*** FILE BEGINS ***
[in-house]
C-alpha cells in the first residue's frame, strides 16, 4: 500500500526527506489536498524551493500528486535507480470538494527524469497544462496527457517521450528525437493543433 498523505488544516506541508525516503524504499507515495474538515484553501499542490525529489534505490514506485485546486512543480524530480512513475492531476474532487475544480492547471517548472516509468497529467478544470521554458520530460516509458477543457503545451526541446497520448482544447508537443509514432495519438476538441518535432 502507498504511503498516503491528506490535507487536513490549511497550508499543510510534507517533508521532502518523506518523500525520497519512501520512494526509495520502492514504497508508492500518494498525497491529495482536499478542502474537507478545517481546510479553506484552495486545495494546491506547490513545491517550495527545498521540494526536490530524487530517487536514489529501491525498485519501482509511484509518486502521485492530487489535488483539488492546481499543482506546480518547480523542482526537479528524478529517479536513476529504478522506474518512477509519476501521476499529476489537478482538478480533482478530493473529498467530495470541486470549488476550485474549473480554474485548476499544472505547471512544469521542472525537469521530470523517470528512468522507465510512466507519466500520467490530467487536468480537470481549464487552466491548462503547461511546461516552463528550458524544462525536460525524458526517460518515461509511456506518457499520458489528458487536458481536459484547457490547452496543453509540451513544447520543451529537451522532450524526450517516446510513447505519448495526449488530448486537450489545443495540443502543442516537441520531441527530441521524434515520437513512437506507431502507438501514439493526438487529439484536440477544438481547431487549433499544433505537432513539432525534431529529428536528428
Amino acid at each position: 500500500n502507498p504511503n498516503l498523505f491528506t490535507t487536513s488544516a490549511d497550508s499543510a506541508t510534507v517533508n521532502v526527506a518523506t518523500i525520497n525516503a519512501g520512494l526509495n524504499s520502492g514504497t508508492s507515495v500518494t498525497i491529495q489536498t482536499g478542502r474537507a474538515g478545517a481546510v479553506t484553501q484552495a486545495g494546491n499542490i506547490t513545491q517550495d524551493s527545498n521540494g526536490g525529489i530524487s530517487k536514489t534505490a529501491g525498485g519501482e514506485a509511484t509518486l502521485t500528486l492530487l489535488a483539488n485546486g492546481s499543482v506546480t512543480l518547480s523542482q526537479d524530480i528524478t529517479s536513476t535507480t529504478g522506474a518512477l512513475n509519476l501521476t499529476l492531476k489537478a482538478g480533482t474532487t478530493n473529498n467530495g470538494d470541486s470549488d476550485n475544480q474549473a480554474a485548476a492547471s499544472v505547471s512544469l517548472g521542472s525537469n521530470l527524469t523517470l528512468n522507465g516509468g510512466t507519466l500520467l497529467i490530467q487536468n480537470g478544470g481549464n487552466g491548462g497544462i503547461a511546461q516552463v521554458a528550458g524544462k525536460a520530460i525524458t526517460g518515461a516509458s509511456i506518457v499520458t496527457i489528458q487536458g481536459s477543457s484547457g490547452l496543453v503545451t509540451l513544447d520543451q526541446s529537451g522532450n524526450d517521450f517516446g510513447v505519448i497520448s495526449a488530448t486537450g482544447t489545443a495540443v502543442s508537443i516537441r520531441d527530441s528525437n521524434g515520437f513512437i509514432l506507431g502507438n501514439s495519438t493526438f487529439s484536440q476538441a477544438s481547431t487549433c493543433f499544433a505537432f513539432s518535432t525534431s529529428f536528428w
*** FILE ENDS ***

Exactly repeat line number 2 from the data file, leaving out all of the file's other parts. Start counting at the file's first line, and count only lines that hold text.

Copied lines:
C-alpha cells in the first residue's frame, strides 16, 4: 500500500526527506489536498524551493500528486535507480470538494527524469497544462496527457517521450528525437493543433 498523505488544516506541508525516503524504499507515495474538515484553501499542490525529489534505490514506485485546486512543480524530480512513475492531476474532487475544480492547471517548472516509468497529467478544470521554458520530460516509458477543457503545451526541446497520448482544447508537443509514432495519438476538441518535432 502507498504511503498516503491528506490535507487536513490549511497550508499543510510534507517533508521532502518523506518523500525520497519512501520512494526509495520502492514504497508508492500518494498525497491529495482536499478542502474537507478545517481546510479553506484552495486545495494546491506547490513545491517550495527545498521540494526536490530524487530517487536514489529501491525498485519501482509511484509518486502521485492530487489535488483539488492546481499543482506546480518547480523542482526537479528524478529517479536513476529504478522506474518512477509519476501521476499529476489537478482538478480533482478530493473529498467530495470541486470549488476550485474549473480554474485548476499544472505547471512544469521542472525537469521530470523517470528512468522507465510512466507519466500520467490530467487536468480537470481549464487552466491548462503547461511546461516552463528550458524544462525536460525524458526517460518515461509511456506518457499520458489528458487536458481536459484547457490547452496543453509540451513544447520543451529537451522532450524526450517516446510513447505519448495526449488530448486537450489545443495540443502543442516537441520531441527530441521524434515520437513512437506507431502507438501514439493526438487529439484536440477544438481547431487549433499544433505537432513539432525534431529529428536528428